has an MFA from Rutgers, where he was a Truman Capote Literary Trust fellow. His mentors have included the poets Rachel Hadas, Brenda Shaughnessy, and Rigoberto González.
Tagg's first book, a collection of poems entitled Animal Virtue, was published by WordTech Editions, an imprint of WordTech Communications, in March 2018.
-Cecil College (1 Seahawk Dr, North East, MD 21901), 3/26/18 (time/building TBA soon)
-The Turning Wheel reading series, DogStar Books (401 W Lemon St, Lancaster, PA 17603), 7 p.m. on 5/10/18
-Town Square Coffee House (125 Central Ave NE, Orange City, IA 51041), summer 2018 (date/time TBA soon)
-Lancaster Poetry Exchange reading series, Barnes & Noble (1700 Fruitville Pike, Lancaster, PA 17601), 7:30 p.m. in Oct. 2018 or Jan. 2019 (date TBA soon)
“The charm of Nathanael Tagg’s Animal Virtue comes from its confident, unpretentious expression of curiosity about language and nature, its insights into everyday coincidences and encounters, and the daring to navigate the rocky waters between science and religion. His poems speak eloquently—and humorously—about the human impulse to search for greater meaning and connection. An exceptional debut!”—Rigoberto González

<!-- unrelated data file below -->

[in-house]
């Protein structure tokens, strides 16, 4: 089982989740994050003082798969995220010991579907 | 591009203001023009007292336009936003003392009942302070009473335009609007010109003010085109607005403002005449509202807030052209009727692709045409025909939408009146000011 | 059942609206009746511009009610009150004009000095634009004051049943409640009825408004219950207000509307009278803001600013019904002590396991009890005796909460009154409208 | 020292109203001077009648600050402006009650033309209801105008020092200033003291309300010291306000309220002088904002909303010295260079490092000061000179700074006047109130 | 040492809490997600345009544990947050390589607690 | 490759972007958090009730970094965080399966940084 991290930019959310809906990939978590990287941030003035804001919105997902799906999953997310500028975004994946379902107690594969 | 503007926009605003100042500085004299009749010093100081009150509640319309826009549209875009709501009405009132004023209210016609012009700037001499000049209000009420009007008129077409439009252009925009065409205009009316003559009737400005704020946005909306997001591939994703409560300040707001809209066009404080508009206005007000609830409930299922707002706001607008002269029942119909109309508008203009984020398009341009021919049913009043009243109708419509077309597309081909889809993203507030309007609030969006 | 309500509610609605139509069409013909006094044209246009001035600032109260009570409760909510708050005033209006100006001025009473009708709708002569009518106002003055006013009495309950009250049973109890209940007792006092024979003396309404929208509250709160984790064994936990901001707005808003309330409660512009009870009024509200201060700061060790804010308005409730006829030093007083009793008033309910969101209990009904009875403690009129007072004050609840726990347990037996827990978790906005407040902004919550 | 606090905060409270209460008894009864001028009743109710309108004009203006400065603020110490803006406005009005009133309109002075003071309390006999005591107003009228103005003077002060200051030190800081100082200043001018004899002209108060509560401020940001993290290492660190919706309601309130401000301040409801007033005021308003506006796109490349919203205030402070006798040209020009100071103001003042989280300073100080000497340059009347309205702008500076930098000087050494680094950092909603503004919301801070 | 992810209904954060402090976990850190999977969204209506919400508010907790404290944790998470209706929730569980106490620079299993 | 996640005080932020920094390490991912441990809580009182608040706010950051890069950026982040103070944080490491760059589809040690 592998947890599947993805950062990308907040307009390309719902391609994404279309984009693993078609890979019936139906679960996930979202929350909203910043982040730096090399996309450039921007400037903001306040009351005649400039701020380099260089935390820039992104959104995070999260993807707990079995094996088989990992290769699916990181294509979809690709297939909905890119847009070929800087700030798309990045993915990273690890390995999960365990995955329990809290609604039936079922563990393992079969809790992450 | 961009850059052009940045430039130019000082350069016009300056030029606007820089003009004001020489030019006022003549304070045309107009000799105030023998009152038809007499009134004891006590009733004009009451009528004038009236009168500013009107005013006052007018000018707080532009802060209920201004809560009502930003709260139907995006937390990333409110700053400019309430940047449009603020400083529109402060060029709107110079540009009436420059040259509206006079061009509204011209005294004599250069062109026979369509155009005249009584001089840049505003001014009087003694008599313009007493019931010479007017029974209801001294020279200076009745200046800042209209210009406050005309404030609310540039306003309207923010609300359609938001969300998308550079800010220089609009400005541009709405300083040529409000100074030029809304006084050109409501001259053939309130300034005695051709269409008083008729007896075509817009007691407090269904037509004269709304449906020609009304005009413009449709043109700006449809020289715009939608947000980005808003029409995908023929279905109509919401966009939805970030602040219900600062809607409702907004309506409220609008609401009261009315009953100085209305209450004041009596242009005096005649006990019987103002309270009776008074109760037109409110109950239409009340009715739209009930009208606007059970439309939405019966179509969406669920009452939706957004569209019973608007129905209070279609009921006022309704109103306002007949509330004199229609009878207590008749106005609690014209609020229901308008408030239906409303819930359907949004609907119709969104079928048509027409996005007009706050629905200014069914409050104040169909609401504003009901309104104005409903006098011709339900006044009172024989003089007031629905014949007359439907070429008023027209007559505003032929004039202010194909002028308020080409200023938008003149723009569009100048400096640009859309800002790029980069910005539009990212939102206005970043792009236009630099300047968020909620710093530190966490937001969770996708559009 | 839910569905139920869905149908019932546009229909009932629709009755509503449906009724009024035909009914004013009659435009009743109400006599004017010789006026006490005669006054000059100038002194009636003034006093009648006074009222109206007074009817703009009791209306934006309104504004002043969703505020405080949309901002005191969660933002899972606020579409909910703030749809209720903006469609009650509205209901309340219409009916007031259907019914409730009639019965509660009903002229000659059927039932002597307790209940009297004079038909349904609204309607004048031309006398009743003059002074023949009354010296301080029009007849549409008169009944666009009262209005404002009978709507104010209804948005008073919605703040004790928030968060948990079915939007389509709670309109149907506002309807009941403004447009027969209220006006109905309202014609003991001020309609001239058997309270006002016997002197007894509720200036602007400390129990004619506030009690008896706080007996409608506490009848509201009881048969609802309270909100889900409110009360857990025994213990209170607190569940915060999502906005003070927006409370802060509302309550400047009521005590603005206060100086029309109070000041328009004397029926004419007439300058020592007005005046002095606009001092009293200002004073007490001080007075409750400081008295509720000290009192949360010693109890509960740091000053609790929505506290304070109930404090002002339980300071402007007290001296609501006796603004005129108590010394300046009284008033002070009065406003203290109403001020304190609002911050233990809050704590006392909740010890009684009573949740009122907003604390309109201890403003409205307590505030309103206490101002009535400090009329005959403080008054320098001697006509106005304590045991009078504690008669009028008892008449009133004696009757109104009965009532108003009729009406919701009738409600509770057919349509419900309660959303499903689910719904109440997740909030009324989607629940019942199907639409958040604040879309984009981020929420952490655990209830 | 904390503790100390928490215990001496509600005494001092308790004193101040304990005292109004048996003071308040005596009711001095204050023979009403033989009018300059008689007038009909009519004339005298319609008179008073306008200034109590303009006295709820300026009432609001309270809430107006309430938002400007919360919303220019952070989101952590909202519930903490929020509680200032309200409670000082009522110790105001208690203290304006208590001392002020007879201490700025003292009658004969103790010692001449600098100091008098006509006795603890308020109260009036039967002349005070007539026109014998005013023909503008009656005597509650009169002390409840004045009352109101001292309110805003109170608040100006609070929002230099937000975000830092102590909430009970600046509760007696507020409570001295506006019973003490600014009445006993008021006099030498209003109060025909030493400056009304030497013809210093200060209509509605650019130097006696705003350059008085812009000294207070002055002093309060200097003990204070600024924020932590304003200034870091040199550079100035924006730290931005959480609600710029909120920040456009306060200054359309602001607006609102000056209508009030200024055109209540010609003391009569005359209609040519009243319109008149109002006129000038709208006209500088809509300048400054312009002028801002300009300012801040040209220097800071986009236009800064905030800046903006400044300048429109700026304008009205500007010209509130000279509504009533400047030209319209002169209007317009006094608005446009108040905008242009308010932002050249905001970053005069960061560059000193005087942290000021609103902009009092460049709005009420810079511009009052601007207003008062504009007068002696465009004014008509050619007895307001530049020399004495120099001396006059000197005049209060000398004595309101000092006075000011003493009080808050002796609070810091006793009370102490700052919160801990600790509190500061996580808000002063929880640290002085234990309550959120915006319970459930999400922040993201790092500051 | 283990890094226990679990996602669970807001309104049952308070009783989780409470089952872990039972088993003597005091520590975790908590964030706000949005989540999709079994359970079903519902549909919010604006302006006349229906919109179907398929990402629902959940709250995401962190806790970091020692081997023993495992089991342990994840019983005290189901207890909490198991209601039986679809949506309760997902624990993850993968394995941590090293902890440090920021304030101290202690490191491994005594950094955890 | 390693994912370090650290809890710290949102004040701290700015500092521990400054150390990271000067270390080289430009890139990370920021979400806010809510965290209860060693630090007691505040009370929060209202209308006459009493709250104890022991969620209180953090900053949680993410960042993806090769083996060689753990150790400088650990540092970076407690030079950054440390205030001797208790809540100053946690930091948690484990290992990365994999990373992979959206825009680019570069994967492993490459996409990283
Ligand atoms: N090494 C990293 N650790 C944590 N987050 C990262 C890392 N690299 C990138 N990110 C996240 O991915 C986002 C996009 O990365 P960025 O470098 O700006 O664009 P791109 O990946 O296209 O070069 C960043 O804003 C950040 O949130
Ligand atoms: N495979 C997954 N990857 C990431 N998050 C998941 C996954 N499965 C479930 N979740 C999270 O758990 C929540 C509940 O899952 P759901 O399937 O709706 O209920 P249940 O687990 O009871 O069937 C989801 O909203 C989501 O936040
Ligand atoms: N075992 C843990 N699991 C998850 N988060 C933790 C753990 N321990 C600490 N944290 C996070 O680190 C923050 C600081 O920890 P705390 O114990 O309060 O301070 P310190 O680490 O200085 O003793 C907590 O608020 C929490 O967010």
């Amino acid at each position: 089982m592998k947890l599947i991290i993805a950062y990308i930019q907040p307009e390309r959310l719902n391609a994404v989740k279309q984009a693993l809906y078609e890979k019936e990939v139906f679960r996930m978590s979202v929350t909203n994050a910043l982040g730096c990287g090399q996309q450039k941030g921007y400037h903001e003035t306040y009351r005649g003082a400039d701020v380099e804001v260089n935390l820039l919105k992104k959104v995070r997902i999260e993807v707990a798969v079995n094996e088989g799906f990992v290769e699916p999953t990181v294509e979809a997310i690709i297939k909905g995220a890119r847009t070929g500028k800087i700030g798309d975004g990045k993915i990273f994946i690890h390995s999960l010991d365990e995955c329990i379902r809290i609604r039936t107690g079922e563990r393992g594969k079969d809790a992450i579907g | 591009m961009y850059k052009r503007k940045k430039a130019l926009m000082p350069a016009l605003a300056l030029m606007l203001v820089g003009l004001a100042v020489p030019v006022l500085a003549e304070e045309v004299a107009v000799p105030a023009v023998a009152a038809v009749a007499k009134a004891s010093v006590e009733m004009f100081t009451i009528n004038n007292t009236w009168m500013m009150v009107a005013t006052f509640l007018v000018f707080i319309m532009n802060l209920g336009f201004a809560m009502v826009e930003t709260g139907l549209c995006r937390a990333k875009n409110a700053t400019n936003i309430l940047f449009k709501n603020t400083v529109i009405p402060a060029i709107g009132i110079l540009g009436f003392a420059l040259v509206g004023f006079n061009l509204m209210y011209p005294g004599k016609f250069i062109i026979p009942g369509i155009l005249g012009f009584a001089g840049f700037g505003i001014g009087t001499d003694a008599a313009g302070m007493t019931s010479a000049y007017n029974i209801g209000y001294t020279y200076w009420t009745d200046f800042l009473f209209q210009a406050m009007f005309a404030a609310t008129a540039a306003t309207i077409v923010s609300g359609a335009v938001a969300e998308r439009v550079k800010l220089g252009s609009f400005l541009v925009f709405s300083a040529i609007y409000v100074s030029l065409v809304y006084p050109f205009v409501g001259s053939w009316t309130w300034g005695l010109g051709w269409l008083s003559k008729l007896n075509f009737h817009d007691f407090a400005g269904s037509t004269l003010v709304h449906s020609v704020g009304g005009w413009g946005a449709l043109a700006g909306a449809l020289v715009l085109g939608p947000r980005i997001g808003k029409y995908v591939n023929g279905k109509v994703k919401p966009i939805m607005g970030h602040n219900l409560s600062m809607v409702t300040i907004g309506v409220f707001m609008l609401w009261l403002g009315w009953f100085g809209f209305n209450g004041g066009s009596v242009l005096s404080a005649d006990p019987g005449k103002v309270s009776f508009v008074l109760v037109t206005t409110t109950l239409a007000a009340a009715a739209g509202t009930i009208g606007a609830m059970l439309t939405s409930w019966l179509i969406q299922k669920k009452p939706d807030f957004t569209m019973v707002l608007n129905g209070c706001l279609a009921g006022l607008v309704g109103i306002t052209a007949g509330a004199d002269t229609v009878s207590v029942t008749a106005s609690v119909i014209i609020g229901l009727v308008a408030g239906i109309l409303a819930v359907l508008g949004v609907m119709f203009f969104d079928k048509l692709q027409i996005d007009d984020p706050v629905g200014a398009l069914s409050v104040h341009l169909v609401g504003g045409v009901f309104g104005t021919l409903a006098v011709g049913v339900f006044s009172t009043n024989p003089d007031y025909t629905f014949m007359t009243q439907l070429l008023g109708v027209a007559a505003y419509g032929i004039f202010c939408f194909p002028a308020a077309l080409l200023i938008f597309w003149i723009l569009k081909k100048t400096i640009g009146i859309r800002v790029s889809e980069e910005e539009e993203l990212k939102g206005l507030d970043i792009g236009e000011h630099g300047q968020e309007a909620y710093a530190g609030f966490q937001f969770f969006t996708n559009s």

“‘No, you need not give me a script,’ writes Nathanael Tagg. No indeed. Animal Virtue brims over with curiosity, observation, and sheer knowledge, whether of literature, art, or the animal kingdom; the resulting script is no one’s but his own. Urbane and controlled, his poems still seethe with restless wit.”—Rachel Hadas
His poems and reviews are published or forthcoming in Barrow Street, Colorado Review, Cimarron Review, Confrontation, The Pleiades Book Review, The Journal, Chariton Review, Evansville Review, Terrain, Sonora Review, Unsplendid, Arts & Letters, The Pinch, The Review Review, Inertia, The Midwest Quarterly, Hawk & Handsaw: Journal of Creative Sustainability, Cold Mountain Review, The Raintown Review, and other magazines.
His poetry uses animal imagery, humor, biblical allusions, literary references, and various poetic forms to explore the challenges of living well in times of personal, political, existential, and environmental troubles. Among his influences are the poets Emily Dickinson, Thomas Lux, Carl Dennis, and Sherman Alexie.
A full-time associate professor of English at Cecil College in Maryland, he teaches Composition, Introduction to Literature, World Literature, and Creative Writing. He has taught at Rutgers and the University of Nebraska and has lived in Webster City, IA, his hometown; Jersey City, NJ; and Iowa City, IA. He now lives with his wife in downtown Lancaster, PA.
Professional inquiries: firstname.lastname@example.org